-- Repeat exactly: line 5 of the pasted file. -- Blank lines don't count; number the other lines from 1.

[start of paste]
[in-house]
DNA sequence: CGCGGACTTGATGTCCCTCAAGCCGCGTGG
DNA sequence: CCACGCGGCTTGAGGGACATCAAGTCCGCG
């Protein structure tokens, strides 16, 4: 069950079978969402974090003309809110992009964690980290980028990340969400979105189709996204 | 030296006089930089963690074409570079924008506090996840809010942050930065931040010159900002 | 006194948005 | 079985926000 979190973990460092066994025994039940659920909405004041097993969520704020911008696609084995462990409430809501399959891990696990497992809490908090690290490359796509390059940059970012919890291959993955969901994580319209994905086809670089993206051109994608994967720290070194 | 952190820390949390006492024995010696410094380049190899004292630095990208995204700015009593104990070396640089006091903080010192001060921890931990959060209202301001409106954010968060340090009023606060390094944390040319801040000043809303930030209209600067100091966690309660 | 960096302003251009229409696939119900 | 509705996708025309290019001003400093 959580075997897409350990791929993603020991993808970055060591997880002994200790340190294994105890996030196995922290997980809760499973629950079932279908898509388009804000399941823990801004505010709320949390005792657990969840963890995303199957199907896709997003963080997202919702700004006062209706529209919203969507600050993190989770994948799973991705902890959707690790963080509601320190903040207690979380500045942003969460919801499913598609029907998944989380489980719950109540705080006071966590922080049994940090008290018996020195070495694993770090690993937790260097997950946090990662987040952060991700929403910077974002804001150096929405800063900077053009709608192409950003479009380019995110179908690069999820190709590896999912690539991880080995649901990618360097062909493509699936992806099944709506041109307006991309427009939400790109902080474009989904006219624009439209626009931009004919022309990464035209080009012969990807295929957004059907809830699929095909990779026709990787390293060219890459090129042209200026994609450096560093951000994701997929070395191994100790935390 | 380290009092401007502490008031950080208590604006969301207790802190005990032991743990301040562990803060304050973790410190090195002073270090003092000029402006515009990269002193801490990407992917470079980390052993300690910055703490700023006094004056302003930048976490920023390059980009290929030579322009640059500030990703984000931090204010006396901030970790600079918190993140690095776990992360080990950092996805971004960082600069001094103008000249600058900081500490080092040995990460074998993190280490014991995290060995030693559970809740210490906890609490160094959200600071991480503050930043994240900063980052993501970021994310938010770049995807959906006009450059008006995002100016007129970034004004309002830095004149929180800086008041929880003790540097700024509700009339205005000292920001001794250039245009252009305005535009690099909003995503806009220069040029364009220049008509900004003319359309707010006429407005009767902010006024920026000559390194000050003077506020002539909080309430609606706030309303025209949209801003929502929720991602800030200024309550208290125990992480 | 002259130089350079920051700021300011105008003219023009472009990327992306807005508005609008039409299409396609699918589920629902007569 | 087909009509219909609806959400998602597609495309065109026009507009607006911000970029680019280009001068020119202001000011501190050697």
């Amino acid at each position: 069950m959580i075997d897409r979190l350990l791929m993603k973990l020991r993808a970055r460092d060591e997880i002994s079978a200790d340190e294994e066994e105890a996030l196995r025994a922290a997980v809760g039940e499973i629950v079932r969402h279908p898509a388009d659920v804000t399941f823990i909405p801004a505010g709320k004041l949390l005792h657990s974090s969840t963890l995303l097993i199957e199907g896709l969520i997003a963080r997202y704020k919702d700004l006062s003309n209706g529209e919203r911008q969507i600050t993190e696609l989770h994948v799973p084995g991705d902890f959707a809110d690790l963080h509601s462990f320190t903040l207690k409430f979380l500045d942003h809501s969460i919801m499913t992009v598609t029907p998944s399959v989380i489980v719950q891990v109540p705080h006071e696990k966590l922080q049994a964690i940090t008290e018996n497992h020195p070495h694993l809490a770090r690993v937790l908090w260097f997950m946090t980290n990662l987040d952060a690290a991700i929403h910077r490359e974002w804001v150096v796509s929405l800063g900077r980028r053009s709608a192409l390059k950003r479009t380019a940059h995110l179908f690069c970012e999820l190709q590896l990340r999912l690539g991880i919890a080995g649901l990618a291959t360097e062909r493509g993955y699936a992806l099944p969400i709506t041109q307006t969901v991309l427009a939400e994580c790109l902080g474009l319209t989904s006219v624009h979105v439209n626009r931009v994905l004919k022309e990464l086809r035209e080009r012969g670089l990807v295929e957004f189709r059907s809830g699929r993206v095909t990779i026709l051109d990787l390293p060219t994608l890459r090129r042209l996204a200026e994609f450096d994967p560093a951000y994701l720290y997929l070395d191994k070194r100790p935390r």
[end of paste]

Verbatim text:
């Amino acid at each position: 069950m959580i075997d897409r979190l350990l791929m993603k973990l020991r993808a970055r460092d060591e997880i002994s079978a200790d340190e294994e066994e105890a996030l196995r025994a922290a997980v809760g039940e499973i629950v079932r969402h279908p898509a388009d659920v804000t399941f823990i909405p801004a505010g709320k004041l949390l005792h657990s974090s969840t963890l995303l097993i199957e199907g896709l969520i997003a963080r997202y704020k919702d700004l006062s003309n209706g529209e919203r911008q969507i600050t993190e696609l989770h994948v799973p084995g991705d902890f959707a809110d690790l963080h509601s462990f320190t903040l207690k409430f979380l500045d942003h809501s969460i919801m499913t992009v598609t029907p998944s399959v989380i489980v719950q891990v109540p705080h006071e696990k966590l922080q049994a964690i940090t008290e018996n497992h020195p070495h694993l809490a770090r690993v937790l908090w260097f997950m946090t980290n990662l987040d952060a690290a991700i929403h910077r490359e974002w804001v150096v796509s929405l800063g900077r980028r053009s709608a192409l390059k950003r479009t380019a940059h995110l179908f690069c970012e999820l190709q590896l990340r999912l690539g991880i919890a080995g649901l990618a291959t360097e062909r493509g993955y699936a992806l099944p969400i709506t041109q307006t969901v991309l427009a939400e994580c790109l902080g474009l319209t989904s006219v624009h979105v439209n626009r931009v994905l004919k022309e990464l086809r035209e080009r012969g670089l990807v295929e957004f189709r059907s809830g699929r993206v095909t990779i026709l051109d990787l390293p060219t994608l890459r090129r042209l996204a200026e994609f450096d994967p560093a951000y994701l720290y997929l070395d191994k070194r100790p935390r």